Following the revelation Wednesday that President Trump had reimbursed his personal attorney Michael Cohen for a $130,000 payment to adult film star Stormy Daniels, Trump went on to say the business transaction violated no campaign laws and then boasted that nondisclosure agreements such as the one signed by Daniels on his behalf were very common for "celebrities and people of wealth."
Trump also tweeted that his legal team would be seeking financial damages against Daniels for violating terms of the agreement.
Indeed, NDAs are a matter of course not only for celebrities, but for the non famous as well. A recent report by the Harvard Business Review revealed NDAs are becoming increasingly common and that over one-third of the U.S. workforce is now bound by some form of NDA. And yes, those NDA's can cover many things including prohibiting individuals from revealing intimate details about sexual encounters.
U.S. & World
Neil Wertlieb, a lecturer who specializes in contract law at UCLA School of Law, said NDAs are not at all uncommon for high profile individuals attempting to keep their privacy under wraps and that those contracts are typically enforceable "if they're not designed for unlawful purpose."
"Absent or unlawful purpose they are really no different than contacts which require mutual consent and consideration. If both parties to an NDA are making promises to the other party, it's important that they are both signatories to the contract. For them to be absent in a signature it’s hard to say that commitment made by somebody in the contract is binding to the other party if that person has not signed the contract, which is obviously the issue in the Stormy Daniels and President Trump case," he said.
While they're often meant to not been seen by prying eyes, one such NDA went public in 2015, when when MSNBC published the details of an NDA between actor Charlie Sheen and former girlfriend Scottine Ross which in part stated:
"Sheen’s or any Related Parties’ business matters proprietary business information, financial matters, legal matters, contractual matters, personal matters, private residence locations, unlisted telephone numbers, private email addresses, security alarm codes, calendars, household activities and guests, health and medical information, fitness, sexual matters, leisure activities, lifestyle, proclivities, customs, and private conduct."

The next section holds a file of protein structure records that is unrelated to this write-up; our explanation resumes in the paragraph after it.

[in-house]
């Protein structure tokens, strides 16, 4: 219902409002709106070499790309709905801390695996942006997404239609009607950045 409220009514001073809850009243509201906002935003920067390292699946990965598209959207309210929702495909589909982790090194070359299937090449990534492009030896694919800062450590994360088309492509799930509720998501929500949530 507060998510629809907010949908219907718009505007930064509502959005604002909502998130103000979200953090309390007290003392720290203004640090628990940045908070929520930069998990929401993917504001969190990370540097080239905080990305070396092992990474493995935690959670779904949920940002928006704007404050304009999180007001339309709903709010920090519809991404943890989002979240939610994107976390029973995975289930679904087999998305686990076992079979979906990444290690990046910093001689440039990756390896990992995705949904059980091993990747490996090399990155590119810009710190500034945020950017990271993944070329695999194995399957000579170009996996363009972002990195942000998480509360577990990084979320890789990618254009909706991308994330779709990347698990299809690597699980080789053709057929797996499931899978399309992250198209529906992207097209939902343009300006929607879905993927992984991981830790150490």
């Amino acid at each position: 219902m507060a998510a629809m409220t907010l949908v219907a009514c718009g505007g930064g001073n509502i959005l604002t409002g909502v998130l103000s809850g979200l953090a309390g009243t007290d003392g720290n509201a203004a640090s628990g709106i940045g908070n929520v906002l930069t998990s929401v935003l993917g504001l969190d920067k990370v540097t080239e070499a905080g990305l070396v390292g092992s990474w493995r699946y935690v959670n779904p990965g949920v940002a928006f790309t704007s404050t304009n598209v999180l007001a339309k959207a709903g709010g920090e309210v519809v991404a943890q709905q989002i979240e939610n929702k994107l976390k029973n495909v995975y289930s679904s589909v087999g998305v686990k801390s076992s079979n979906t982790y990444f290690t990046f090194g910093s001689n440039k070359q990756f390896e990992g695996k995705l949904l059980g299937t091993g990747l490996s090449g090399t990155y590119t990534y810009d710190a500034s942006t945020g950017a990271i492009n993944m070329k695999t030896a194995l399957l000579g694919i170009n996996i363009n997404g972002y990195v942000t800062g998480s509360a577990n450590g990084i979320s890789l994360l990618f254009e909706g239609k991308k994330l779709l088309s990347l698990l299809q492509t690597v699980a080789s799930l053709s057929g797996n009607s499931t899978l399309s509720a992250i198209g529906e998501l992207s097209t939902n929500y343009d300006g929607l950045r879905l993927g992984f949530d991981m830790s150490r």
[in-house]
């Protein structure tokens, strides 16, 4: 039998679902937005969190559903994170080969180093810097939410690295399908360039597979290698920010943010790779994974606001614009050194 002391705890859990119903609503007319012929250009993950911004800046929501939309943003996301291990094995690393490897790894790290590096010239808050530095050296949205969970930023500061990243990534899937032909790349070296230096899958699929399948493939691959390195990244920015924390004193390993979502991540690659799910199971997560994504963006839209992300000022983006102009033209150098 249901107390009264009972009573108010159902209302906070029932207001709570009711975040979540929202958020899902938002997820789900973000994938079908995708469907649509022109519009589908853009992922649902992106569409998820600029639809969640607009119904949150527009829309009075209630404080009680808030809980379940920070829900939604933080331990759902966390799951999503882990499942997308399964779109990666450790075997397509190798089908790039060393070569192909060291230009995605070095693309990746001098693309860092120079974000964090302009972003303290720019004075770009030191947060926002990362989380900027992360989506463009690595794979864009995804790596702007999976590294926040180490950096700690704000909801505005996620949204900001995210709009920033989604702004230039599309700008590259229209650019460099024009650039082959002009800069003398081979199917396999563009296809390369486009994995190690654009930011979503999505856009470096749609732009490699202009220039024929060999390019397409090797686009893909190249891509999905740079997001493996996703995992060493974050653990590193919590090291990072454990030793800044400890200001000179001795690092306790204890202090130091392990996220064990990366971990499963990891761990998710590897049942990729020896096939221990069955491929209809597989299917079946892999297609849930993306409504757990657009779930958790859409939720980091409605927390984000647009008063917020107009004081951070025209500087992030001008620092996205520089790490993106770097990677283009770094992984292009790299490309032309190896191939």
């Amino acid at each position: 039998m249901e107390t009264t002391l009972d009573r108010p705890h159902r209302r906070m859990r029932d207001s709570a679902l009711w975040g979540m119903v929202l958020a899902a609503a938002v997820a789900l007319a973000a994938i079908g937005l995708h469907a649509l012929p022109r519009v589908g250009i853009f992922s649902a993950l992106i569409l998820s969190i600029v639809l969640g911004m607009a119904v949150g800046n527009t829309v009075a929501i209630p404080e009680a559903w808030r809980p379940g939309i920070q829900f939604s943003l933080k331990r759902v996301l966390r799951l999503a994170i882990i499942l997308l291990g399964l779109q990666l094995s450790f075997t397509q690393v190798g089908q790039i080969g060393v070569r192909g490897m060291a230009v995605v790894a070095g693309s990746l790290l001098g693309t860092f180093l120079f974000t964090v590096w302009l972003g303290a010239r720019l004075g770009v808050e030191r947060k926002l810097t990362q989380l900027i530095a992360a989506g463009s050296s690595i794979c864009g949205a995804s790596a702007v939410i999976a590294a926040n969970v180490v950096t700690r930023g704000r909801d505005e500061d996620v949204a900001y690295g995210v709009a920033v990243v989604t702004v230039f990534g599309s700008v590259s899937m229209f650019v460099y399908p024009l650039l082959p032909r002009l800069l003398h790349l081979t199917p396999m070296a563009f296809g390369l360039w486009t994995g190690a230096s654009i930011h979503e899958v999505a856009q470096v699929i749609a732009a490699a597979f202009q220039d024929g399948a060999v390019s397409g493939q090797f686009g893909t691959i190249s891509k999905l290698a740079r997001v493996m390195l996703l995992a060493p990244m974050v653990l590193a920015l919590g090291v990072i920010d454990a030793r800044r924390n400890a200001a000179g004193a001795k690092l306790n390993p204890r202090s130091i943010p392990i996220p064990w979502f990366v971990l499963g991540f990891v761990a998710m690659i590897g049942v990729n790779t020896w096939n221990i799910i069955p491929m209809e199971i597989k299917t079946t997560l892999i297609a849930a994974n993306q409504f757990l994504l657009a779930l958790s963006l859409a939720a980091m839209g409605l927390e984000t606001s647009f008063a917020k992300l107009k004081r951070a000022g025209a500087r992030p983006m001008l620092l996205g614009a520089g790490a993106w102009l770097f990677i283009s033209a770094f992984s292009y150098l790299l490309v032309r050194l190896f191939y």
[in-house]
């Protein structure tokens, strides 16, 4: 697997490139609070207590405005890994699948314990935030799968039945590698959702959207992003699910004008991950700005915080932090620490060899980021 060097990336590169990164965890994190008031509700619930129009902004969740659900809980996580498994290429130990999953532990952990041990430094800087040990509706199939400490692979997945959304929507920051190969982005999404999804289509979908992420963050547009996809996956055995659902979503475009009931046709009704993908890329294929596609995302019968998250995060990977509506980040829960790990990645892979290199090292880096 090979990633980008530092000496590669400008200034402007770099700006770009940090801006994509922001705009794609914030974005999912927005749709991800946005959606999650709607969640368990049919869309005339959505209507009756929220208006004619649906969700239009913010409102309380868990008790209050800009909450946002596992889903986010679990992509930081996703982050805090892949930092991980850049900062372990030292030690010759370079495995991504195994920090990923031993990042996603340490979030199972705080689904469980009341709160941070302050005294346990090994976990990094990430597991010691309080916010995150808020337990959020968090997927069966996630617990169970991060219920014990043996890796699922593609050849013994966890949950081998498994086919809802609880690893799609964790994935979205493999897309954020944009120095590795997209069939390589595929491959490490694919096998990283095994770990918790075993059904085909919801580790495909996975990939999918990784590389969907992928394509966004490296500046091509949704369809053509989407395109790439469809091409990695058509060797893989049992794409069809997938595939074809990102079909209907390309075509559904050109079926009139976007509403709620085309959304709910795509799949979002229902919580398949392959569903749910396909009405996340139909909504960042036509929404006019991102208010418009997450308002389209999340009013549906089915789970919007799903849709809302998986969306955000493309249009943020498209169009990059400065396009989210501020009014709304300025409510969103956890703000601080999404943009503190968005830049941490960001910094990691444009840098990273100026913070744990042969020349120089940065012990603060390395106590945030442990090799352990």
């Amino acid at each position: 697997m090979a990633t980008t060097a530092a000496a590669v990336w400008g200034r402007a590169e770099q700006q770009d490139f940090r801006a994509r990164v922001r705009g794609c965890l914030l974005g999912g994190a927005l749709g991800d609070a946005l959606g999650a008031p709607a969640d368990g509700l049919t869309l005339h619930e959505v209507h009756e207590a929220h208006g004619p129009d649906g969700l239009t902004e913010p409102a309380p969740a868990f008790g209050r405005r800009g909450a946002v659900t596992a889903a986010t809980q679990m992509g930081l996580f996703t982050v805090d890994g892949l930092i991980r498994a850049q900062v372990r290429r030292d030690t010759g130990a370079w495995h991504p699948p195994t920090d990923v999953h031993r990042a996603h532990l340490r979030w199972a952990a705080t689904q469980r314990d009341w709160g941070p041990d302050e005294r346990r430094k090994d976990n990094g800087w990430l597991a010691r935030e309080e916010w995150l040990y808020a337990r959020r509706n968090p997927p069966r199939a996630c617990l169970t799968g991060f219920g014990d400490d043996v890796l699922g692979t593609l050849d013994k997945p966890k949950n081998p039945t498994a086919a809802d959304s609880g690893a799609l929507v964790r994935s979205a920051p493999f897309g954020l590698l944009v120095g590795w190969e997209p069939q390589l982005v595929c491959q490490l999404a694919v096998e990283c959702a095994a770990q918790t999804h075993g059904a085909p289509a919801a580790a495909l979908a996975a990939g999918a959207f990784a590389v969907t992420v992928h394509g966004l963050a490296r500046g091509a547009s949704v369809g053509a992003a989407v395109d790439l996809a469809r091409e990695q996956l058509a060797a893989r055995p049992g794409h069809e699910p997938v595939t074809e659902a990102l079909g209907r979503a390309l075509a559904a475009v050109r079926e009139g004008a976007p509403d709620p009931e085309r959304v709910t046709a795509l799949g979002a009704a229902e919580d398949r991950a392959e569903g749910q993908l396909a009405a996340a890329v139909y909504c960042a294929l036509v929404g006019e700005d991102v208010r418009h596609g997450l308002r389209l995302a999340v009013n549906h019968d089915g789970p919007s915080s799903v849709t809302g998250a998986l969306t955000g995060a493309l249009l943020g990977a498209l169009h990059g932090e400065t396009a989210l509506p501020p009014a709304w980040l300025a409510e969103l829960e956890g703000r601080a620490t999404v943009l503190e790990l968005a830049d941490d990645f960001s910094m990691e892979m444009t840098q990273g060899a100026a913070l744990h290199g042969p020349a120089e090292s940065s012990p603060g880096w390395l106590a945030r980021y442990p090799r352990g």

The proliferation of NDAs has also come to light more recently in wake of the #MeToo movement. Disgraced movie mogul Harvey Weinstein had several women, including actress Rose McGowan, sign NDAs to prevent them from discussing his alleged predatory behavior.
Zelda Perkins was a former Weinstein assistant who was among the first of his accusers to break an NDA to stay quiet after keeping Weinstein's secrets for nearly 20 years. She told The Financial Times in October that Weinstein sexually harassed her "on every occasion I was alone with him" and said she spoke out in part to demonstrate "how egregious these agreements are."
Perkins isn't alone. In December a woman who had reached a settlement agreement with Bill O'Reilly sued the former Fox News host for defamation and breach of contract, saying in a lawsuit public statements he and the network made violated the terms of their settlement.
Several crew members on Trump's "Apprentice" previously reported they had been required to sign NDAs to prohibit them from revealing Trump's often crass behavior on set.
A former crew member who signed a nondisclosure agreement and asked not to be identified to The Associated Press, recalled that Trump asked male contestants whether they would sleep with a particular female contestant, then expressed his own interest.
"We were in the boardroom one time figuring out who to blame for the task, and he just stopped in the middle and pointed to someone and said, 'You'd f... her, wouldn't you? I'd f... her. C'mon, wouldn't you?'"
According to an AP article in 2016, 12 former contestants or members of the crew spoke on the record about what they described as Trump's inappropriate behavior. Another nine spoke to the AP about their concerns regarding Trump's treatment of female colleagues but said they did not want to be identified because they signed nondisclosure agreements, or were concerned about wrecking their careers or retaliation from Trump.